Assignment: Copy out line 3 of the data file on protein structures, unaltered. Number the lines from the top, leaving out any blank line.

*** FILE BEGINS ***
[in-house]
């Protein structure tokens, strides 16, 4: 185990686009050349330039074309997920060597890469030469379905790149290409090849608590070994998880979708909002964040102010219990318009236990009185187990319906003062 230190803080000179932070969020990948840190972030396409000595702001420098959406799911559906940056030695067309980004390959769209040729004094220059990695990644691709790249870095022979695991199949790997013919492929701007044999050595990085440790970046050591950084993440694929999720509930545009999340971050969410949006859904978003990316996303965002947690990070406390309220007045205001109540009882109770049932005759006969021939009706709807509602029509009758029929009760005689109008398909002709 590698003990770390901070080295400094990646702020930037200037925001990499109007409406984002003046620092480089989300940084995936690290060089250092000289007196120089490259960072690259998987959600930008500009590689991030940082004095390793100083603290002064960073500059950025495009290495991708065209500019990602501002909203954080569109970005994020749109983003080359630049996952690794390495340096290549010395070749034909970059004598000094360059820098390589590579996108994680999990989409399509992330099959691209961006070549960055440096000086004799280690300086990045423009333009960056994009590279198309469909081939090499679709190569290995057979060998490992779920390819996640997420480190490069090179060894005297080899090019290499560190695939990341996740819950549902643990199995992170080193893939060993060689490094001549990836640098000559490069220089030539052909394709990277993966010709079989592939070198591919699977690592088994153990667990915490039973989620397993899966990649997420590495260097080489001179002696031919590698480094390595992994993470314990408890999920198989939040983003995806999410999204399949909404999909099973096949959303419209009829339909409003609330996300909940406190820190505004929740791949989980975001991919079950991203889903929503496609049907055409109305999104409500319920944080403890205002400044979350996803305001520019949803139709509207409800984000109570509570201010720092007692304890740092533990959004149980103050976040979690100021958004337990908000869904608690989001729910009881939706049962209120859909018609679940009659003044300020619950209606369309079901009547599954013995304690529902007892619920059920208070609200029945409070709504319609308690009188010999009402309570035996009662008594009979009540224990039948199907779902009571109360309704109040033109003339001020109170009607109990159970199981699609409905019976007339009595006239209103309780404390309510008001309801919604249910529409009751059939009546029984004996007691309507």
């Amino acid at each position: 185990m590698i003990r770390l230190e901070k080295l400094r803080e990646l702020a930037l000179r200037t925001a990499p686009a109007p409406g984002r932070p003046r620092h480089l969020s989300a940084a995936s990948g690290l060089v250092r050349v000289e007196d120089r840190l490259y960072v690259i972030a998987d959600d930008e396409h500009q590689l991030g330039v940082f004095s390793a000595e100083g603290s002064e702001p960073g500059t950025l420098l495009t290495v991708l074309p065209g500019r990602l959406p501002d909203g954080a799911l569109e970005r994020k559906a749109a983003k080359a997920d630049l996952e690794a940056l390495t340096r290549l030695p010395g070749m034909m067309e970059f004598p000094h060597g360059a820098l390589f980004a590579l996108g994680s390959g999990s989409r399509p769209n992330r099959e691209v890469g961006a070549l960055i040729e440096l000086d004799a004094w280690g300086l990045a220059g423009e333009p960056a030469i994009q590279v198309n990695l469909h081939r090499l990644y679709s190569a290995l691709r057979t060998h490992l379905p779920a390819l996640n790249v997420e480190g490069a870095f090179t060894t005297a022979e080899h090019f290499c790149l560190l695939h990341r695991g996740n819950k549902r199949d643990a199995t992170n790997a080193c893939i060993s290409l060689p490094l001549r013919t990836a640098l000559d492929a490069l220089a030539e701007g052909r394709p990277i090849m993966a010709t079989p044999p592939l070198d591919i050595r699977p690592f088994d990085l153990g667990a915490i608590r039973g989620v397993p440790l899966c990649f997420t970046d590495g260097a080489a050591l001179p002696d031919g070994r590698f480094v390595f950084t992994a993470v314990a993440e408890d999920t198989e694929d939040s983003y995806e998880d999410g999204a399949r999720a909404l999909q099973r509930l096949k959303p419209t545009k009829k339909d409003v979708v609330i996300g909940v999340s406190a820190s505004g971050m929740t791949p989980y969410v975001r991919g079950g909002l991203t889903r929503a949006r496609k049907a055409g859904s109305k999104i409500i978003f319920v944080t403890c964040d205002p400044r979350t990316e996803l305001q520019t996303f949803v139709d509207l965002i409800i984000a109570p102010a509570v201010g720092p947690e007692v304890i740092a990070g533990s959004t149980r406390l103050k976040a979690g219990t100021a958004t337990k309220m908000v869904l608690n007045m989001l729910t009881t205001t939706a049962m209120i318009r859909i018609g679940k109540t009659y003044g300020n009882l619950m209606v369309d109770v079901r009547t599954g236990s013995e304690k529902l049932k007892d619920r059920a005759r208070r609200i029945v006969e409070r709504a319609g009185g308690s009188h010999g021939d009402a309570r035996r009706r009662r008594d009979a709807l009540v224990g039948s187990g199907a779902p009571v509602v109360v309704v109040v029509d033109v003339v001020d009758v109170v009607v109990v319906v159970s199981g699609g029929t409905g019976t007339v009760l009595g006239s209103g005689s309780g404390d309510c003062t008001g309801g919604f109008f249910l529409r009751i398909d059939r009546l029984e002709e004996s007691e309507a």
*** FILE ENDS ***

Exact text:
């Amino acid at each position: 185990m590698i003990r770390l230190e901070k080295l400094r803080e990646l702020a930037l000179r200037t925001a990499p686009a109007p409406g984002r932070p003046r620092h480089l969020s989300a940084a995936s990948g690290l060089v250092r050349v000289e007196d120089r840190l490259y960072v690259i972030a998987d959600d930008e396409h500009q590689l991030g330039v940082f004095s390793a000595e100083g603290s002064e702001p960073g500059t950025l420098l495009t290495v991708l074309p065209g500019r990602l959406p501002d909203g954080a799911l569109e970005r994020k559906a749109a983003k080359a997920d630049l996952e690794a940056l390495t340096r290549l030695p010395g070749m034909m067309e970059f004598p000094h060597g360059a820098l390589f980004a590579l996108g994680s390959g999990s989409r399509p769209n992330r099959e691209v890469g961006a070549l960055i040729e440096l000086d004799a004094w280690g300086l990045a220059g423009e333009p960056a030469i994009q590279v198309n990695l469909h081939r090499l990644y679709s190569a290995l691709r057979t060998h490992l379905p779920a390819l996640n790249v997420e480190g490069a870095f090179t060894t005297a022979e080899h090019f290499c790149l560190l695939h990341r695991g996740n819950k549902r199949d643990a199995t992170n790997a080193c893939i060993s290409l060689p490094l001549r013919t990836a640098l000559d492929a490069l220089a030539e701007g052909r394709p990277i090849m993966a010709t079989p044999p592939l070198d591919i050595r699977p690592f088994d990085l153990g667990a915490i608590r039973g989620v397993p440790l899966c990649f997420t970046d590495g260097a080489a050591l001179p002696d031919g070994r590698f480094v390595f950084t992994a993470v314990a993440e408890d999920t198989e694929d939040s983003y995806e998880d999410g999204a399949r999720a909404l999909q099973r509930l096949k959303p419209t545009k009829k339909d409003v979708v609330i996300g909940v999340s406190a820190s505004g971050m929740t791949p989980y969410v975001r991919g079950g909002l991203t889903r929503a949006r496609k049907a055409g859904s109305k999104i409500i978003f319920v944080t403890c964040d205002p400044r979350t990316e996803l305001q520019t996303f949803v139709d509207l965002i409800i984000a109570p102010a509570v201010g720092p947690e007692v304890i740092a990070g533990s959004t149980r406390l103050k976040a979690g219990t100021a958004t337990k309220m908000v869904l608690n007045m989001l729910t009881t205001t939706a049962m209120i318009r859909i018609g679940k109540t009659y003044g300020n009882l619950m209606v369309d109770v079901r009547t599954g236990s013995e304690k529902l049932k007892d619920r059920a005759r208070r609200i029945v006969e409070r709504a319609g009185g308690s009188h010999g021939d009402a309570r035996r009706r009662r008594d009979a709807l009540v224990g039948s187990g199907a779902p009571v509602v109360v309704v109040v029509d033109v003339v001020d009758v109170v009607v109990v319906v159970s199981g699609g029929t409905g019976t007339v009760l009595g006239s209103g005689s309780g404390d309510c003062t008001g309801g919604f109008f249910l529409r009751i398909d059939r009546l029984e002709e004996s007691e309507a």